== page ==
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How Xbox Works


Inside the X
The final design of the standard Xbox game pad, as shown off at the 2001 CES
The final design of the standard Xbox game pad, as shown off at the 2001 CES
Photo courtesy Microsoft

In March 2000, rumors that Microsoft was developing a game console were confirmed when Gates took the wraps off the Xbox demo unit. In January 2001, the demo model, a big chrome "X" with a green-glowing light in the middle, was replaced by a more traditional black box. As analysts predicted, the only part of the demo model to make it into the final design is the glowing green light on top of the box. The sidewinder controller pad used with the demo unit was also altered for the final Xbox design.

A lot has been made of the Xbox's design, but it takes more than a cool look to sell gamers on a product. Just like a book, it's what's inside the cover that really matters. One advantage that Microsoft has enjoyed is that it has been able to sit back and watch what other game console manufacturers have done. In doing so, Microsoft's designers have examined what has worked and what has failed in recent game consoles.

On the inside, the Xbox is fairly similar to a PC. But Microsoft maintains that it is not a PC for your living room. There's no mouse or keyboard to go with it. The Xbox does boast:

  • A modified 733-megahertz (MHz) Intel Pentium III processor with a maximum bus transfer rate of 6.4 gigabytes per second (GBps). The Xbox possesses the fastest processing speeds for a game console to date. For comparison, the PlayStation 2 has a 300-MHz processor and a maximum bus transfer rate of 3.2 GBps. The Nintendo GameCube has a 485-MHz processor and a 2.6-GB maximum bus transfer rate. See this page for a comparison of the Xbox, GameCube and PS2.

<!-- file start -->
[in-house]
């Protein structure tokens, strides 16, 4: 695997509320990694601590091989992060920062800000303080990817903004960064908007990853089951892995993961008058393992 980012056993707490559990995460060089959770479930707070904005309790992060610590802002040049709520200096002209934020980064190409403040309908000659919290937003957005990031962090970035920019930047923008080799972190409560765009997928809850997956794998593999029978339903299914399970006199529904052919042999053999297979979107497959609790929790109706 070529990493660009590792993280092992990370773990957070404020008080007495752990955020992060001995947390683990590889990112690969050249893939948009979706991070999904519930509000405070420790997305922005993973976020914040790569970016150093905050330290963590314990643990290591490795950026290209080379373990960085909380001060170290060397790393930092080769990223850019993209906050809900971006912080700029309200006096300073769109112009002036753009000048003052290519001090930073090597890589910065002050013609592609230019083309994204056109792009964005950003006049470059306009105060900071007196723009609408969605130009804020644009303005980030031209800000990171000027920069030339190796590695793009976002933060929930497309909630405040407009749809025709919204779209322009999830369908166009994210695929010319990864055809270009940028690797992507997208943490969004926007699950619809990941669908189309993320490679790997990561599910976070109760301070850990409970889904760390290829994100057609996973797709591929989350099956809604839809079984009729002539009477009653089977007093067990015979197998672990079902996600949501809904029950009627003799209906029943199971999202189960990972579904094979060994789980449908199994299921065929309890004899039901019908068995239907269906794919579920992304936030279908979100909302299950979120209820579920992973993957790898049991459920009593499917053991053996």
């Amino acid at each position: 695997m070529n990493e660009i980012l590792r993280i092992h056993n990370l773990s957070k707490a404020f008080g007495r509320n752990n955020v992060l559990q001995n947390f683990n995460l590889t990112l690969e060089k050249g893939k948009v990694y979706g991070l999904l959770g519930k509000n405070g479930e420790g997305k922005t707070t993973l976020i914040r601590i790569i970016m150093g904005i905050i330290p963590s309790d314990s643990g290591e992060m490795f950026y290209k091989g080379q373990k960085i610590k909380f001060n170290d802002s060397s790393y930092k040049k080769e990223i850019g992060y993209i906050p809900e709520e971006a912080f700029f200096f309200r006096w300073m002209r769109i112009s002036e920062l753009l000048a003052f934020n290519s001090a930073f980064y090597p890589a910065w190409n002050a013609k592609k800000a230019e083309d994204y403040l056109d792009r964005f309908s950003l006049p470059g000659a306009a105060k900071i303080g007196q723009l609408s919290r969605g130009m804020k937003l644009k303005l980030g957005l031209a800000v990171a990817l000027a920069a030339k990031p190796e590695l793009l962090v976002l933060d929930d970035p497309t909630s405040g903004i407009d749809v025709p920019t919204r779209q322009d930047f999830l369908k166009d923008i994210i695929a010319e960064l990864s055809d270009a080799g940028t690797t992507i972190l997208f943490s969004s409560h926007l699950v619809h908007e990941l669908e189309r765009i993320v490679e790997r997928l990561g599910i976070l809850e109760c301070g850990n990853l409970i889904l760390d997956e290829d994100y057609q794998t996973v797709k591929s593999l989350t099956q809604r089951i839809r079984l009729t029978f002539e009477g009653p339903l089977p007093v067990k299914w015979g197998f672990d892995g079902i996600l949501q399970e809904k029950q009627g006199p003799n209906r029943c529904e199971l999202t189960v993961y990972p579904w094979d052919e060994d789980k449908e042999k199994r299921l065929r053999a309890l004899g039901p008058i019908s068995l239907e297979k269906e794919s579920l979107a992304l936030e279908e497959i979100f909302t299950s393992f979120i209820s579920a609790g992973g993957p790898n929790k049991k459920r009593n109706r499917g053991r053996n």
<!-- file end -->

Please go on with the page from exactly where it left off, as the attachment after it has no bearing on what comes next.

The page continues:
• A custom 250-MHz 3-D graphics processor from Nvidia that can process more than 1 trillion operations per second and produce up to 125 million polygons per second. Polygons are the building blocks of 3-D graphic images. Increasing the number polygons results in sharper, more detailed images. The graphics processor also supports high resolutions of up to 1920x1080 pixels. For comparison, the PlayStation 2 has a 150-MHz graphics processor and produces 70 million polygons per second. The GameCube has a 162-MHz graphics processor and produces 12 million polygons per second. It should be pointed out that the PlayStation 2 and Xbox figures are theoretical top speeds -- it's unlikely that your system will reach that limit. Nintendo's figure is considered a more realistic number for its console.
  • A custom 3-D audio processor that supports 256 audio channels and Dolby AC3 encoding
  • An 8-GB built-in hard drive (Having a built-in hard drive allows games to start up faster.)
  • 64 MB of unified memory, which game developers can allocate to the central processing unit and graphics processing unit as needed (This arguably makes the Xbox more flexible for game designers.)
  • A media communications processor (MCP), also from Nvidia, that enables broadband connectivity, and a 10/100-Mbps (megabits per second) built-in Ethernet that allows you to use your cable modem or DSL to play games online. As of November 15, 2002, the Xbox online gaming service is active. It requires a broadband connection and a $49.95 subscription to Xbox Live. Click here to learn more.

Other Xbox features include:

  • 5X DVD drive with movie playback (functional with addition of movie playback kit)
  • 8-MB removable memory card
  • Four custom game controller ports (one controller sold with the unit)
  • HDTV support
  • Expansion port

See How Video Game Systems Work for a detailed comparison of the features of the Xbox, PS2 and GameCube.


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